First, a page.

Dear Sam: As an adjunct professor, I have created a CV and embedded links to my website so potential employers can view my training certificates, teaching evaluations, diplomas, and lists of seminars and other presentations. I was wondering what your take is on that approach. – Ben
Dear Ben: My first question would be, does that add value? If the answer is yes, I think that is a perfectly appropriate approach that could add to reader engagement for select hiring managers. As you attached your CV, I could see what those links provided; however, I question the value this adds to your case. The training certificates and diplomas are unnecessary. One does not assume you are falsifying information, so listing training on your CV will suffice; there is no need for someone to look at the certificate. The lists of seminars and presentations are also contained on your CV, so there is no additional value in taking the reader to a link to see the same list twice. As for the teaching evaluations, as they are difficult to read and only a handful of each of the comments are constructive comments from college students, I would lean toward pulling select excerpts out on your CV versus sending a reader to a link where they will need to comb through lots of comments to read a few strong ones.
Lastly, and perhaps most importantly, your website is very outdated. When you give someone a reason to jump off from reading your resume, the information they are pushed toward needs to be impressive, add value, and reinforce the professionalism of your candidacy. I fear you developed your website in the late ’90s when we were all learning rudimentary web development and design. Because of this, your website will reflect poorly on your candidacy and how relevant your skills are. Granted, I know you are not teaching web design or programming, but you must always consider the impression every aspect of your candidacy will make—from online to in-person. I am confident you can create your best brand on your CV without the use of external links, and that would be my recommendation.
Dear Sam: I graduated with a degree in communications four years ago, but I ended up outside my field after graduation. I’m willing to go back to an entry-level job if it means being able to secure a communications position, but I’m afraid I’ll be overlooked because I don’t have any recent, relevant experience. I’ve revamped my resume to give it more personality—and have received some advice from friends and family—but I’m still worried. Have I given it too much character? Is this a resume that would stand out in a crowd in a good way? – Beth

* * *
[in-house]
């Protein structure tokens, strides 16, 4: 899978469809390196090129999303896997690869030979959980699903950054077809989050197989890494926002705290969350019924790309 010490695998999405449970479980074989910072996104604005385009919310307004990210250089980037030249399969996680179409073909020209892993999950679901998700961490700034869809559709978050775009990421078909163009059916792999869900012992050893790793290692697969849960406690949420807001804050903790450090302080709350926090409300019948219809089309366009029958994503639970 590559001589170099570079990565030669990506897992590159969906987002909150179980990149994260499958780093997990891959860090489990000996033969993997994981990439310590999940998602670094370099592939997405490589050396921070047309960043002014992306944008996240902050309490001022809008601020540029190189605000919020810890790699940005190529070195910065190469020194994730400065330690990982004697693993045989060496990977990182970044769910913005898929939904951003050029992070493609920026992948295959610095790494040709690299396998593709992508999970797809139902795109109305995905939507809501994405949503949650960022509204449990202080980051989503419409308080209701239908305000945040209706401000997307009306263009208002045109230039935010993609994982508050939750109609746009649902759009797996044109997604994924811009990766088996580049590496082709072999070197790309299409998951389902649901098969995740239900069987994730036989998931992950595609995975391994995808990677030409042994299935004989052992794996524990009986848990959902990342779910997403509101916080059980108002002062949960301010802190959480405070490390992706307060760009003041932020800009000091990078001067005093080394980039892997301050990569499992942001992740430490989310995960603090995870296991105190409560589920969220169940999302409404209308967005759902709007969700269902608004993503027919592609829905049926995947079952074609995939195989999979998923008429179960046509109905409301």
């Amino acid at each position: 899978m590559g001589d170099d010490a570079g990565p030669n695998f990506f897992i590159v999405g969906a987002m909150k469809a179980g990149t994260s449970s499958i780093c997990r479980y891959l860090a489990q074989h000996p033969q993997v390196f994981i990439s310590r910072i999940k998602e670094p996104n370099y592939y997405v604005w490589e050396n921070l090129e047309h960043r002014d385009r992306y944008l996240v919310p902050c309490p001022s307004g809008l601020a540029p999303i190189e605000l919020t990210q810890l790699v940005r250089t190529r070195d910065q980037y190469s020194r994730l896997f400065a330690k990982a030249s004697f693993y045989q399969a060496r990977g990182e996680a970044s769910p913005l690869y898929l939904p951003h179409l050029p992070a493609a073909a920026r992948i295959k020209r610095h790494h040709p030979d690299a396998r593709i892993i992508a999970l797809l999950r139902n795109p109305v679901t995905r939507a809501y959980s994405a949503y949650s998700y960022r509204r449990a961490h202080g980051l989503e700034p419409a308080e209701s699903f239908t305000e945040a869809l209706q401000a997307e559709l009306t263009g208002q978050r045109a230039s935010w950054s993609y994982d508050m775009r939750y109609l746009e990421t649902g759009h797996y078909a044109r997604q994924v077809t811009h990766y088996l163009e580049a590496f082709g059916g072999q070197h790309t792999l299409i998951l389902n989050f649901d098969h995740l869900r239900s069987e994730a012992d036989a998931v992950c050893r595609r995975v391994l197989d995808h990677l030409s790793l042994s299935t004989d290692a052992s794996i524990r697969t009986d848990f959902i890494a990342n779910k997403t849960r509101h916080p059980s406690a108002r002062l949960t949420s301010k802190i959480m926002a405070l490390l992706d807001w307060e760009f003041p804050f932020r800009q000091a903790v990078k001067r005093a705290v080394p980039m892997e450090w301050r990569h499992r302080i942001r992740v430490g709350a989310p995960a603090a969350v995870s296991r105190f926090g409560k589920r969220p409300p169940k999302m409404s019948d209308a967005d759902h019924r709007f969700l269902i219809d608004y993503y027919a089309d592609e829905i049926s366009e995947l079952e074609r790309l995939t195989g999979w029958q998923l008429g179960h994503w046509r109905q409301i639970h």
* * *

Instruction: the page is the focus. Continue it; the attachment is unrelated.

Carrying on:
Dear Beth: Great job stepping outside of the box and thinking about how you could uniquely present your candidacy! I applaud your creativity and willingness to do something bold! I believe the design of your resume will glean some attention, but I am concerned hiring managers will not know what you want and who you are.
The key piece you are missing from your well-designed resume is a positioning statement. You do not have a qualifications summary, so the reviewer will be forced to evaluate you as you have been. By that, I mean the reader will only have information to believe you are positioning yourself as a property management assistant as that is how your resume opens based on your current position. This is precisely what you don’t want. To avoid that unfortunate assumption, you must position your candidacy.
Given your field of study was communications, I imagine you know a little about marketing, messaging, and positioning information on a page to attract the reader and prioritize their scan. Take advantage of this knowledge when you present the value of your candidacy for a communications role. Build a summary that promotes the transferability of your professional and pre-graduation experiences, combined with the strengths of your academic program and courses of study. I am confident when you have a little more attention to content and messaging, coupled with your beautiful design, you will be exceptionally successful.